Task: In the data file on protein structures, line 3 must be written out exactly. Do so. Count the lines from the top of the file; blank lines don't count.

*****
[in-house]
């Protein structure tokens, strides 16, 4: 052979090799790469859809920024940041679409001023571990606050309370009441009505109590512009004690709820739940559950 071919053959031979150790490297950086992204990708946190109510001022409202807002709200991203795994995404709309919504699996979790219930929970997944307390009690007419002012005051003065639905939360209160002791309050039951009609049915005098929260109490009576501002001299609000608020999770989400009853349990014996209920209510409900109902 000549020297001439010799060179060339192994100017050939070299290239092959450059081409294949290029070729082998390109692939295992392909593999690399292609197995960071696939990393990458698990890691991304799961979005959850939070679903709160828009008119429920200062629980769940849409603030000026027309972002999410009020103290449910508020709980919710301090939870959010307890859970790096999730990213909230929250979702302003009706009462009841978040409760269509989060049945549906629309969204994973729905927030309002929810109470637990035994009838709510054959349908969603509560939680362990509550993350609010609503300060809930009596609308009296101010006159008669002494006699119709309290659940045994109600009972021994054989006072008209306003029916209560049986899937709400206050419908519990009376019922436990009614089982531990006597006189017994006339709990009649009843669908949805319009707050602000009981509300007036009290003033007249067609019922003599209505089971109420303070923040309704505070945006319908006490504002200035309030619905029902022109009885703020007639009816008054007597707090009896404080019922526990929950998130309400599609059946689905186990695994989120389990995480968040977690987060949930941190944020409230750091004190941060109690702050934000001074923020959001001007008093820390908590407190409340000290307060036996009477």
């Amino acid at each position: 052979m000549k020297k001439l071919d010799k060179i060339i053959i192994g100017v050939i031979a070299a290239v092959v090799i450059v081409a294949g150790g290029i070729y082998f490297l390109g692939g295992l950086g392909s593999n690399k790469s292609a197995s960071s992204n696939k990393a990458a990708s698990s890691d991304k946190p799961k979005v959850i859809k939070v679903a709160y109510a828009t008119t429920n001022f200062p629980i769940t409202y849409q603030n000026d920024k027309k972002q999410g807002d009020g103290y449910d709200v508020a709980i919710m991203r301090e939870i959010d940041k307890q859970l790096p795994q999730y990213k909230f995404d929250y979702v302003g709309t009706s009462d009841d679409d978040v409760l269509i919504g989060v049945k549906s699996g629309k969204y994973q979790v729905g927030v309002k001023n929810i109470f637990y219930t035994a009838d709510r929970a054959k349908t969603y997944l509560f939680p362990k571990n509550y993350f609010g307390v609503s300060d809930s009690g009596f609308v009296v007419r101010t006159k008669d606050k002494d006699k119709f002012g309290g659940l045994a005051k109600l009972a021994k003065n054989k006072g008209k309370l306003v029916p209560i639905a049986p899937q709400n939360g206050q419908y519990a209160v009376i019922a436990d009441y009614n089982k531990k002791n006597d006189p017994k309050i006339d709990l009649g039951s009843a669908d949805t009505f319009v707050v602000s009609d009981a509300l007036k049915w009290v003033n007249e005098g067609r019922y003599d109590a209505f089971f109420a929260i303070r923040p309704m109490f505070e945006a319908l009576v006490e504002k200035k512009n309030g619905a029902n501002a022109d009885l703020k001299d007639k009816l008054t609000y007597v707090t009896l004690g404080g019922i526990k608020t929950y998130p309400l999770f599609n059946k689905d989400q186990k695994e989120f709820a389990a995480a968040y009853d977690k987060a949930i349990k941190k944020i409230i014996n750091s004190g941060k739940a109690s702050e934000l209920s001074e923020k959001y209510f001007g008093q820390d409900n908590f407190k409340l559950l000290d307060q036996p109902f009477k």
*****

């Amino acid at each position: 052979m000549k020297k001439l071919d010799k060179i060339i053959i192994g100017v050939i031979a070299a290239v092959v090799i450059v081409a294949g150790g290029i070729y082998f490297l390109g692939g295992l950086g392909s593999n690399k790469s292609a197995s960071s992204n696939k990393a990458a990708s698990s890691d991304k946190p799961k979005v959850i859809k939070v679903a709160y109510a828009t008119t429920n001022f200062p629980i769940t409202y849409q603030n000026d920024k027309k972002q999410g807002d009020g103290y449910d709200v508020a709980i919710m991203r301090e939870i959010d940041k307890q859970l790096p795994q999730y990213k909230f995404d929250y979702v302003g709309t009706s009462d009841d679409d978040v409760l269509i919504g989060v049945k549906s699996g629309k969204y994973q979790v729905g927030v309002k001023n929810i109470f637990y219930t035994a009838d709510r929970a054959k349908t969603y997944l509560f939680p362990k571990n509550y993350f609010g307390v609503s300060d809930s009690g009596f609308v009296v007419r101010t006159k008669d606050k002494d006699k119709f002012g309290g659940l045994a005051k109600l009972a021994k003065n054989k006072g008209k309370l306003v029916p209560i639905a049986p899937q709400n939360g206050q419908y519990a209160v009376i019922a436990d009441y009614n089982k531990k002791n006597d006189p017994k309050i006339d709990l009649g039951s009843a669908d949805t009505f319009v707050v602000s009609d009981a509300l007036k049915w009290v003033n007249e005098g067609r019922y003599d109590a209505f089971f109420a929260i303070r923040p309704m109490f505070e945006a319908l009576v006490e504002k200035k512009n309030g619905a029902n501002a022109d009885l703020k001299d007639k009816l008054t609000y007597v707090t009896l004690g404080g019922i526990k608020t929950y998130p309400l999770f599609n059946k689905d989400q186990k695994e989120f709820a389990a995480a968040y009853d977690k987060a949930i349990k941190k944020i409230i014996n750091s004190g941060k739940a109690s702050e934000l209920s001074e923020k959001y209510f001007g008093q820390d409900n908590f407190k409340l559950l000290d307060q036996p109902f009477k």